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With dazzling dance sequences and an orgy of audio-visual decadence, Gaspar Noé’s latest feature “Climax” is an intoxicating and nightmarish trip.

I’m a huge fan of controversial French filmmaker Gaspar Noé, so I had some idea what I was in store for me when I entered the theater for the US premiere of his latest film, Climax, at the Fantastic Fest midnight screening. Of course, you never really know what to expect from Noé, a filmmaker who revels in boundary-pushing originality and the kind of visceral visuals that scar your psyche.

However, as I sat for 96 minutes of hypnotic dancing, depravity, and a dizzying descent into Hell, I felt a pang of pity for anyone who entered this degenerate disco without being fully hip to Noé’s signature penchant for plummeting audiences into cinematic chaos.

Climax is a film that is nearly impossible to review. The plot is razor thin and does little more than establish a framework for the provocative, visually extraordinary drug metaphor; an intoxicating and maddening journey from heaven to hell over the course of one night.

It’s the late 90s, and a group of young, beautiful dancers are throwing a party in a remote lodge doubling as a dank rehearsal space — surrounded by nothing but snow-covered wilderness.

There’s a palpable sense of isolation that seasoned horror fans will immediately interpret as a harbinger of doom. And Noé gleefully plays with those expectations with a chilling pre-credits sequence of a woman we don’t yet know struggling alone in the middle of the snow, in obvious distress and seemingly doomed.

As “cabin in the woods” as it all feels, this isn’t that kind of horror film.

We expect things to go horribly wrong for this ragtag group of revelers. But exactly how and why things go so bad — that’s what makes Climax such an unexpected and unforgettable journey.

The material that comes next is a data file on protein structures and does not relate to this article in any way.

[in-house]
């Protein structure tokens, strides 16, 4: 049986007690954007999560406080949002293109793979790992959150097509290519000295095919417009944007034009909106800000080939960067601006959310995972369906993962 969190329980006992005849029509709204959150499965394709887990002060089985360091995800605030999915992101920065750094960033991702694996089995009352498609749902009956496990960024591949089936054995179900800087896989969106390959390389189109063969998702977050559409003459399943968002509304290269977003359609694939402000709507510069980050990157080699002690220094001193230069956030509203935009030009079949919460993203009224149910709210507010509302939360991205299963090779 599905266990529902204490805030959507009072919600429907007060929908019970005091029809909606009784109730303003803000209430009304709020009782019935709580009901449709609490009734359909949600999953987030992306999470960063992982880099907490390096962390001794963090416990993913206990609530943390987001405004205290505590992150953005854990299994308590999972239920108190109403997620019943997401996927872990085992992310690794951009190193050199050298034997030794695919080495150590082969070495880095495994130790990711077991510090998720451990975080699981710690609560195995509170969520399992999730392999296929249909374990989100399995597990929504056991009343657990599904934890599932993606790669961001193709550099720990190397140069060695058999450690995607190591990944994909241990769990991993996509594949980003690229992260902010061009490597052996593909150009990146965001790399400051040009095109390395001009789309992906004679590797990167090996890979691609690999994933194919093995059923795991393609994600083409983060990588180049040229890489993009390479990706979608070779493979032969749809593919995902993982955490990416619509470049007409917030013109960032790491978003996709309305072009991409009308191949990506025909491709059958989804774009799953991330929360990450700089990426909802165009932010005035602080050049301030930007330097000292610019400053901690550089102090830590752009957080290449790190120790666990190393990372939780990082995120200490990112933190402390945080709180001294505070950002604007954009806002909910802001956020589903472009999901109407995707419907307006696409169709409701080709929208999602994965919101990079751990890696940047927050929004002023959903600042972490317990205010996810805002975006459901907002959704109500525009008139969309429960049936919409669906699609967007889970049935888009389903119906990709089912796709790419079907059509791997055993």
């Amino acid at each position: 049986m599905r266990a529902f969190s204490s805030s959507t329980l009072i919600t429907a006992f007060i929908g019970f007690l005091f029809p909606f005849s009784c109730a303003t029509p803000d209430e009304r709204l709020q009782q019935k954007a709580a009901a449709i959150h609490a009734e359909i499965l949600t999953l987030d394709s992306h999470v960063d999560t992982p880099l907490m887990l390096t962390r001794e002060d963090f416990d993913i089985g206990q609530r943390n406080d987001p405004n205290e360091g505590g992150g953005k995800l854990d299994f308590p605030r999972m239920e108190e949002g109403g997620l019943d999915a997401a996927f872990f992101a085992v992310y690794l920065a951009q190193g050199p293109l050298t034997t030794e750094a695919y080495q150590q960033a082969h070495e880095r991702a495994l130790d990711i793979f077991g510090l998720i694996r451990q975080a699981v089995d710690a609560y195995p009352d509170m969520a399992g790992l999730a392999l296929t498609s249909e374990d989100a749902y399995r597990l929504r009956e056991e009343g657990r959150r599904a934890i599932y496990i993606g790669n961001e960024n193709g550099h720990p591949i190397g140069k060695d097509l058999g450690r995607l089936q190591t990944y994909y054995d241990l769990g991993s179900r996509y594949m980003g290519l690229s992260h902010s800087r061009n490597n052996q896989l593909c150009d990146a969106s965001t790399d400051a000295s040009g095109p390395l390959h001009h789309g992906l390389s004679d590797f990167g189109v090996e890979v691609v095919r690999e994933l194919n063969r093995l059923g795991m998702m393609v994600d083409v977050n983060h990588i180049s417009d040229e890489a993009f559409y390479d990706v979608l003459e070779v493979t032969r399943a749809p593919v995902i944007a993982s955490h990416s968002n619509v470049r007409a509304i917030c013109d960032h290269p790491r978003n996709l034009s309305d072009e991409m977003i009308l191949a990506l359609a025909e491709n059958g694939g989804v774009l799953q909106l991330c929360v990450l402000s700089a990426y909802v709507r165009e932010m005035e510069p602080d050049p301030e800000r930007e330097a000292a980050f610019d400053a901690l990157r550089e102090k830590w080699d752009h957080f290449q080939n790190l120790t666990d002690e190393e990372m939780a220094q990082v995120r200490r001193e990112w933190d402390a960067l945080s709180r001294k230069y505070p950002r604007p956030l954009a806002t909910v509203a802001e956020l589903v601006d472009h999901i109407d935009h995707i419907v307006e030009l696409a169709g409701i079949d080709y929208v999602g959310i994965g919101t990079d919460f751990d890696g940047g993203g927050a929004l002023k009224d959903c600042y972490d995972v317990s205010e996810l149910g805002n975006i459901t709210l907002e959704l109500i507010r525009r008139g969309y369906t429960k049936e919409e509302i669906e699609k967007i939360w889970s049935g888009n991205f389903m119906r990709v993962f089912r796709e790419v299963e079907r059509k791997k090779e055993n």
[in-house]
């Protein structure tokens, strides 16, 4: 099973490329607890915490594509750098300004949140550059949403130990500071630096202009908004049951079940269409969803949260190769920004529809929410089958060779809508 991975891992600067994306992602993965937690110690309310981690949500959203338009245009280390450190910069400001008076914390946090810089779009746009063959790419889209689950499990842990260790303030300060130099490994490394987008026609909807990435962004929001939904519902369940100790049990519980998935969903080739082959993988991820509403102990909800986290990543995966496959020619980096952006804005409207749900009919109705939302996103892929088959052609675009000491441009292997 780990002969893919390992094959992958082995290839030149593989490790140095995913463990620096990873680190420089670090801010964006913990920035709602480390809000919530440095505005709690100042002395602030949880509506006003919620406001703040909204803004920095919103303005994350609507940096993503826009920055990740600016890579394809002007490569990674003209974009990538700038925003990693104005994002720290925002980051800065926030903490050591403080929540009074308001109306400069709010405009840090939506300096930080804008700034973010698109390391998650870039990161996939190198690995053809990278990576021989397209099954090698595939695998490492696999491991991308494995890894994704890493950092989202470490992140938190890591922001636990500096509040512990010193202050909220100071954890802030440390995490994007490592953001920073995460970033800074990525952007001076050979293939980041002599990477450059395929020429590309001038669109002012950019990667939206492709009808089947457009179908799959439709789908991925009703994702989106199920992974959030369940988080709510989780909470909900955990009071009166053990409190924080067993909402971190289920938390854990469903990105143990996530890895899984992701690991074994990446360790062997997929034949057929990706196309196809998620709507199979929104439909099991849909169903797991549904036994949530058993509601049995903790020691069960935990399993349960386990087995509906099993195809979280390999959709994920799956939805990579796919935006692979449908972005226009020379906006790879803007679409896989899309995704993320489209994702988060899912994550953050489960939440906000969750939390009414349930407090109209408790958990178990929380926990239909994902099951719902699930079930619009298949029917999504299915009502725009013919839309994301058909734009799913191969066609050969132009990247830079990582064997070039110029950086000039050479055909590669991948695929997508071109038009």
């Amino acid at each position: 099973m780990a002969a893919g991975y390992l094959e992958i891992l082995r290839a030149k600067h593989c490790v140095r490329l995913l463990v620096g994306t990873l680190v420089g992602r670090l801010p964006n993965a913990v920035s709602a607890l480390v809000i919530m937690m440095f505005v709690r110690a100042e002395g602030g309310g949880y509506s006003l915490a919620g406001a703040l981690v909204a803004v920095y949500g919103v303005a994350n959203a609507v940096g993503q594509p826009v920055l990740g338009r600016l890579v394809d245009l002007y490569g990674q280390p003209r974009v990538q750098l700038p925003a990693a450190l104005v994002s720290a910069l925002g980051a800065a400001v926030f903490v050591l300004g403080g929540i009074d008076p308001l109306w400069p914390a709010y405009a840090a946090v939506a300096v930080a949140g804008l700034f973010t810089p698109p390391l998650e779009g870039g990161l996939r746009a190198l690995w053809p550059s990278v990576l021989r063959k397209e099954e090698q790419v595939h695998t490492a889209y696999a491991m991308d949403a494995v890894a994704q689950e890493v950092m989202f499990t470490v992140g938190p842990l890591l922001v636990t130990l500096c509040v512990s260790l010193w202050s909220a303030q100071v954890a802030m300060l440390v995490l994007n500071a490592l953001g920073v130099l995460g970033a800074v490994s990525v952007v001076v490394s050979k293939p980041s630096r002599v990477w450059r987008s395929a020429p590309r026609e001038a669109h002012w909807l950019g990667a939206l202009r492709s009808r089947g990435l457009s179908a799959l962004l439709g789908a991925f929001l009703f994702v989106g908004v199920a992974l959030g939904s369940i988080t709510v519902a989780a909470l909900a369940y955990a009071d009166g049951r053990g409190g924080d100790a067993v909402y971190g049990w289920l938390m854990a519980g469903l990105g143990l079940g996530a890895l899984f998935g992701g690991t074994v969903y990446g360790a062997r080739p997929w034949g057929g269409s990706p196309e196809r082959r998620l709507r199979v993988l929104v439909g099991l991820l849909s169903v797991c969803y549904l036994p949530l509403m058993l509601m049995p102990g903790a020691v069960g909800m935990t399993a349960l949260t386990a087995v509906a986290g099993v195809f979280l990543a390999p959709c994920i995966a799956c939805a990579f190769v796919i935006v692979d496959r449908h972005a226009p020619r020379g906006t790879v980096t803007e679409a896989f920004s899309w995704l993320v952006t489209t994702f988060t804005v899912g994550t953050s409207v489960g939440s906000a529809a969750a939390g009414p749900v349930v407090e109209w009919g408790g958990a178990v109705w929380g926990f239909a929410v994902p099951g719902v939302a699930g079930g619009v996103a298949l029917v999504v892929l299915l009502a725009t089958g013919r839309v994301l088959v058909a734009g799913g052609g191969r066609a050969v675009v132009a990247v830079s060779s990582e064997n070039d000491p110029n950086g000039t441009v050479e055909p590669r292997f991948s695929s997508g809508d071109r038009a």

After the cold open, we’re introduced to our young and exceptionally diverse cast through a series of videotaped audition interviews for a performing dance troupe that’s about to embark on a prestigious US tour.

Then there’s the unusual title card: “A French film and proud of it.”

We then cut to a hypnotizing, 15-minute, long take dance sequence unlike anything you’ve seen before and will likely ever see again. Even watching this on the heels of Suspiria (2018), which featured some of the most beautiful and powerful dance scenes ever put on film, I was completely enthralled.

After the breathtaking dance sequence, the camera slithers seductively around the room, letting us eavesdrop on personal conversations and get to know our core characters a bit more. There’s a good bit of locker room talk, as we listen in on the predatory conversations of the over-sexualized males discussing past conquests and identifying their next prey.

Most of the actors are unknowns, save for the stunning Algerian-born actress Sofia Boutella (The Mummy, Hotel Artemis). The cast of 20 is comprised of dancers recruited by Noé in auditions. And there is ample opportunity for everyone to show off their considerable skills.